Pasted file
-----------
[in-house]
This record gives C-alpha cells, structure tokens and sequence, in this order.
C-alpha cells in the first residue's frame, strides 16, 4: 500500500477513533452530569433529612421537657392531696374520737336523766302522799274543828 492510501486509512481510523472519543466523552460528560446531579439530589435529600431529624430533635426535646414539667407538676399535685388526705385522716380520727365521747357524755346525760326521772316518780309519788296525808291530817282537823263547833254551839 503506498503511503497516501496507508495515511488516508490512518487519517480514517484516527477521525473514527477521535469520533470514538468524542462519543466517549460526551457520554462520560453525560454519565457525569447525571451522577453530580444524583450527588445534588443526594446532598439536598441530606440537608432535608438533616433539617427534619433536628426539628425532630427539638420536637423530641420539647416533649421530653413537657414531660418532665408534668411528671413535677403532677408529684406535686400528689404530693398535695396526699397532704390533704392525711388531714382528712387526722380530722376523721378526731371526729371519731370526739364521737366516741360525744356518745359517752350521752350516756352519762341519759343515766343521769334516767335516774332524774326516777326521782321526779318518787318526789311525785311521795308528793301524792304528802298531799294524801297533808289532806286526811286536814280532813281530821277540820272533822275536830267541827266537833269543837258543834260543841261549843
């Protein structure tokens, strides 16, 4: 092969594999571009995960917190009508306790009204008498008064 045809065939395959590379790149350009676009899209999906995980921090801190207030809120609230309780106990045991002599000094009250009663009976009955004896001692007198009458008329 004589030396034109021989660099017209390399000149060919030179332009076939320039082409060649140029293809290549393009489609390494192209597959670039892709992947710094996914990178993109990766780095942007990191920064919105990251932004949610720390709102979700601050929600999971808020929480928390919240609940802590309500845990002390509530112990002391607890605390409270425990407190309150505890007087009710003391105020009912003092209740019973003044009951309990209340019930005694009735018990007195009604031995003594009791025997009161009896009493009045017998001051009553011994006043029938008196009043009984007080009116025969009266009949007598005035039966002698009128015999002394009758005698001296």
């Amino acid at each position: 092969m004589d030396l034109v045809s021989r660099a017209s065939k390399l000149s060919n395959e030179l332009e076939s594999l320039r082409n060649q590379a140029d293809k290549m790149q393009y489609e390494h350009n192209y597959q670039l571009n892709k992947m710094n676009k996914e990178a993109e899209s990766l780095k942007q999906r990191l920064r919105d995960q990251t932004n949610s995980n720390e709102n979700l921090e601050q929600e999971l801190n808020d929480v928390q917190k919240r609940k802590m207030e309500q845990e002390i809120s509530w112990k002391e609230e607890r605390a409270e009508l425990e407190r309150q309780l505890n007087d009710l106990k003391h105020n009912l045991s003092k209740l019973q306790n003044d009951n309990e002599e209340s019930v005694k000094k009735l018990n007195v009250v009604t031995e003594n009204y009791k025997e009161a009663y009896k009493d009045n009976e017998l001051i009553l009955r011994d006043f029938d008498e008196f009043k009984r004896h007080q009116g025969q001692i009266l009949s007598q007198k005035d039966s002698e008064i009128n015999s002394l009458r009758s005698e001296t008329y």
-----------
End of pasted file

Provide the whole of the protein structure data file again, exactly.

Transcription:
[in-house]
This record gives C-alpha cells, structure tokens and sequence, in this order.
C-alpha cells in the first residue's frame, strides 16, 4: 500500500477513533452530569433529612421537657392531696374520737336523766302522799274543828 492510501486509512481510523472519543466523552460528560446531579439530589435529600431529624430533635426535646414539667407538676399535685388526705385522716380520727365521747357524755346525760326521772316518780309519788296525808291530817282537823263547833254551839 503506498503511503497516501496507508495515511488516508490512518487519517480514517484516527477521525473514527477521535469520533470514538468524542462519543466517549460526551457520554462520560453525560454519565457525569447525571451522577453530580444524583450527588445534588443526594446532598439536598441530606440537608432535608438533616433539617427534619433536628426539628425532630427539638420536637423530641420539647416533649421530653413537657414531660418532665408534668411528671413535677403532677408529684406535686400528689404530693398535695396526699397532704390533704392525711388531714382528712387526722380530722376523721378526731371526729371519731370526739364521737366516741360525744356518745359517752350521752350516756352519762341519759343515766343521769334516767335516774332524774326516777326521782321526779318518787318526789311525785311521795308528793301524792304528802298531799294524801297533808289532806286526811286536814280532813281530821277540820272533822275536830267541827266537833269543837258543834260543841261549843
């Protein structure tokens, strides 16, 4: 092969594999571009995960917190009508306790009204008498008064 045809065939395959590379790149350009676009899209999906995980921090801190207030809120609230309780106990045991002599000094009250009663009976009955004896001692007198009458008329 004589030396034109021989660099017209390399000149060919030179332009076939320039082409060649140029293809290549393009489609390494192209597959670039892709992947710094996914990178993109990766780095942007990191920064919105990251932004949610720390709102979700601050929600999971808020929480928390919240609940802590309500845990002390509530112990002391607890605390409270425990407190309150505890007087009710003391105020009912003092209740019973003044009951309990209340019930005694009735018990007195009604031995003594009791025997009161009896009493009045017998001051009553011994006043029938008196009043009984007080009116025969009266009949007598005035039966002698009128015999002394009758005698001296």
């Amino acid at each position: 092969m004589d030396l034109v045809s021989r660099a017209s065939k390399l000149s060919n395959e030179l332009e076939s594999l320039r082409n060649q590379a140029d293809k290549m790149q393009y489609e390494h350009n192209y597959q670039l571009n892709k992947m710094n676009k996914e990178a993109e899209s990766l780095k942007q999906r990191l920064r919105d995960q990251t932004n949610s995980n720390e709102n979700l921090e601050q929600e999971l801190n808020d929480v928390q917190k919240r609940k802590m207030e309500q845990e002390i809120s509530w112990k002391e609230e607890r605390a409270e009508l425990e407190r309150q309780l505890n007087d009710l106990k003391h105020n009912l045991s003092k209740l019973q306790n003044d009951n309990e002599e209340s019930v005694k000094k009735l018990n007195v009250v009604t031995e003594n009204y009791k025997e009161a009663y009896k009493d009045n009976e017998l001051i009553l009955r011994d006043f029938d008498e008196f009043k009984r004896h007080q009116g025969q001692i009266l009949s007598q007198k005035d039966s002698e008064i009128n015999s002394l009458r009758s005698e001296t008329y």